Review: Tomboy by Avery Flynn

Reviewed by Sara

I have been thoroughly enjoying Avery Flynn’s Hartigan series and was thrilled when the most recent book in the series, Tomboy was released in February.

ER nurse Fallon Hartigan loves her friends and would do just about anything for them, but when her friend Lucy needs her to help a sick client, she thinks twice. It’s not that Fallon doesn’t want to help, it’s just that Lucy’s client is the most hated man in Harbor City, Zach Blackburn. The newly acquired defenseman for the Harbor City Ice Knights cost Fallon’s team a mint to bring on and then has not only turned out to be a dud on the ice, but he’s also got a major attitude problem. Fallon puts aside her love of the Ice Knights and her dislike of Zach to help, but ends up way over her head as a paparazzi takes her picture leaving Zach’s and that, plus Zach’s sudden upswing in hockey abilities has her thrust into the spotlight as Zach’s lucky charm. While Fallon is able to work her newfound fame to her advantage, what’s not advantageous are her feelings that seems to be changing where the bad boy hockey player is concerned.

Zach Blackburn never started out to be the bad boy of hockey, he just wanted to play. Unfortunately, he learned the hard way that it’s best not to trust and that sometimes the people that care for us the most can hurt us the worst. When Fallon comes into his life, he does everything he can to push her away, but her resilience, her wit and her indomitable spirit make it difficult for him to keep away. As their attraction grows, Zach has to decide if he’s willing to trust Fallon or if he’s going to let the his past get in the way of what could be a fantastic future.

The Hartigan’s series has been a complete joy for me to read and Tomboy is no exception. Avery Flynn does such a great job taking female characters who are outside the norm. They aren’t traditionally pretty, they’re plus size, or, in Fallon’s case, a tomboy, and gives them the role of heroine. This in itself is great, but what Avery Flynn does that is extra special is that she avoids the make-over cliche and doesn’t pit her characters against the traditional heroines. Fallon isn’t special because she’s, “not like other girls.” She’s special because she’s unique, funny, smart and kind. I love that Fallon, like Lucy and Gina from the first two books in the Hartigan series, doesn’t have to change and that she isn’t competing in some imaginary competition with other female characters.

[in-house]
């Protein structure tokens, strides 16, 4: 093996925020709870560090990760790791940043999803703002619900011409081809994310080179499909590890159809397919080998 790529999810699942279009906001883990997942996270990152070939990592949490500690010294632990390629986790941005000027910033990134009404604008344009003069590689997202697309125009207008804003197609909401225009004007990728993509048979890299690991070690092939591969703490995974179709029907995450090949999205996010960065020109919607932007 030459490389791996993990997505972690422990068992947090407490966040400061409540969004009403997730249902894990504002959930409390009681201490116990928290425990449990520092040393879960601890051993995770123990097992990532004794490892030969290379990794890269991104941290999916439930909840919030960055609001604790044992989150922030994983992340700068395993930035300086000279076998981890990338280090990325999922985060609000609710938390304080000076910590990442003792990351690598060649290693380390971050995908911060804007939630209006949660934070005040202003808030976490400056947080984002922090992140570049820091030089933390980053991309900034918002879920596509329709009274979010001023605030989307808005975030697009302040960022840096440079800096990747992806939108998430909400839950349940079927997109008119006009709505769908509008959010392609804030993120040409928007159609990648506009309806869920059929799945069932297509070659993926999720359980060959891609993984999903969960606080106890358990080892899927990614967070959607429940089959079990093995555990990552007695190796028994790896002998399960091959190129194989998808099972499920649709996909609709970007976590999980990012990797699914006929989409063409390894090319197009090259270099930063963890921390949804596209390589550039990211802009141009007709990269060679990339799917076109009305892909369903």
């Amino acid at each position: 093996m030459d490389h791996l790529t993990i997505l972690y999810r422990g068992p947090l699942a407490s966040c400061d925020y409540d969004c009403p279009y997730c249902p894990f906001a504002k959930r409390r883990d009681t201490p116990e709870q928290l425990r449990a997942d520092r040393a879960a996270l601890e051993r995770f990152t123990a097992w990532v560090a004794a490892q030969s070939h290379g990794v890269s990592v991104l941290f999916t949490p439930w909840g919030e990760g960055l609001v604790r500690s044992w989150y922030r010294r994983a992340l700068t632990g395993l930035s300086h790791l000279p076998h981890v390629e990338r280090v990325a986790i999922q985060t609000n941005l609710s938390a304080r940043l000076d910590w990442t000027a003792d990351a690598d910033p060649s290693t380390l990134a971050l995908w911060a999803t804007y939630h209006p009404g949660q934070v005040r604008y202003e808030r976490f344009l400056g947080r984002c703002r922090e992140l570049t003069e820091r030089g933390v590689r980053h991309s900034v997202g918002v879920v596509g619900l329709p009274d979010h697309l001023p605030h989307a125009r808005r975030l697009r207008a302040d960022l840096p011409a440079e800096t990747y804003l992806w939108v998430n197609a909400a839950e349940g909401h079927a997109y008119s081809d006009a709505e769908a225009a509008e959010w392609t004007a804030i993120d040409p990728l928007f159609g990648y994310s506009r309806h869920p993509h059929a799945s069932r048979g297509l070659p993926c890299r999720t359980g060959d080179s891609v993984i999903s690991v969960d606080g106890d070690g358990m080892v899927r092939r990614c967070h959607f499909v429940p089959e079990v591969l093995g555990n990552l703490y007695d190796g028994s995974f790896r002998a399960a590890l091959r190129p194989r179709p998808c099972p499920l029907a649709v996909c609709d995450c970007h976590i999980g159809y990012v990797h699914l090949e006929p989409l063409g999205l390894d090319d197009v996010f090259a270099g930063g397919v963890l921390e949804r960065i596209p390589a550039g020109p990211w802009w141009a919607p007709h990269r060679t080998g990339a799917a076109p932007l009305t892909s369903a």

It would have been pretty easy for Flynn to have mentioned Fallon’s looks and limited how they affected the story to simply Fallon’s relationship with Zach, but thankfully she doesn’t. Love may be blind, but it’s easy to see how a person’s appearance that’s considered outside of the traditional standards of beauty is often fodder for ridicule and derision. In Tomboy,  Flynn takes into account Zach’s celebrity and includes the backlash Fallon faces at the hands of the Harbor City media and Internet trolls. This adds a level of genuineness to the book that takes it from a fun and sexy read to something thoughtful and more than a little uplifting.

Along with what I’ve mentioned above there were so many other elements that I loved. As a Canadian, I know what it’s like to live in or near a town obsessed with hockey/a specific hockey team (Go Leafs!), and Flynn has brilliantly captured what that’s like in Tomboy. I love that Fallon has actual work responsibilities just like a real person. My only real complaint, which isn’t much of a complaint, is that I wanted Tomboy to be a bit longer. I would have loved to have seen Tomboy’s villains get their comeuppance and a bit more of the romance between Fallon and Zach.

Tomboy is a fun, sexy and thoughtful Romance. I look forward to the next book in this great series.

Rating: A

Click to purchase: Amazon

by Avery Flynn
Release Date: February 18, 2019
Publisher: Entangled Amara

Review: Lady Bridget’s Diary by Maya Rodale

Reviewed by Olive

Lady Bridget’s Diary is the first book of the ‘Keeping Up With the Cavendishes’ series by Maya Rodale (click here for a review of Book 2: Chasing Lady Amelia). I have to admit – I was more than a little skeptical at the idea of a Regency romance based on Bridget Jones’s Diary (BJD), a modern romantic comedy based on Pride and Prejudice (PnP), a Regency romance. It was either going to be amazingly meta … or amazingly mediocre. I’m happy to say this landed firmly in the former camp 😉

[Read more…]

DNF Review: Love Online by Penelope Ward

Reviewed by Caitlin

I absolutely loved Never Sweeter by Charlotte Stein and decided to check out books that were similar. Sexy contemporary romcoms sounded like just the thing, and I’d seen the name Penelope Ward a few times before so I decided to check her out. This book had hundreds of four- and five-star reviews, and I liked the idea of a relationship starting out online before turning physical.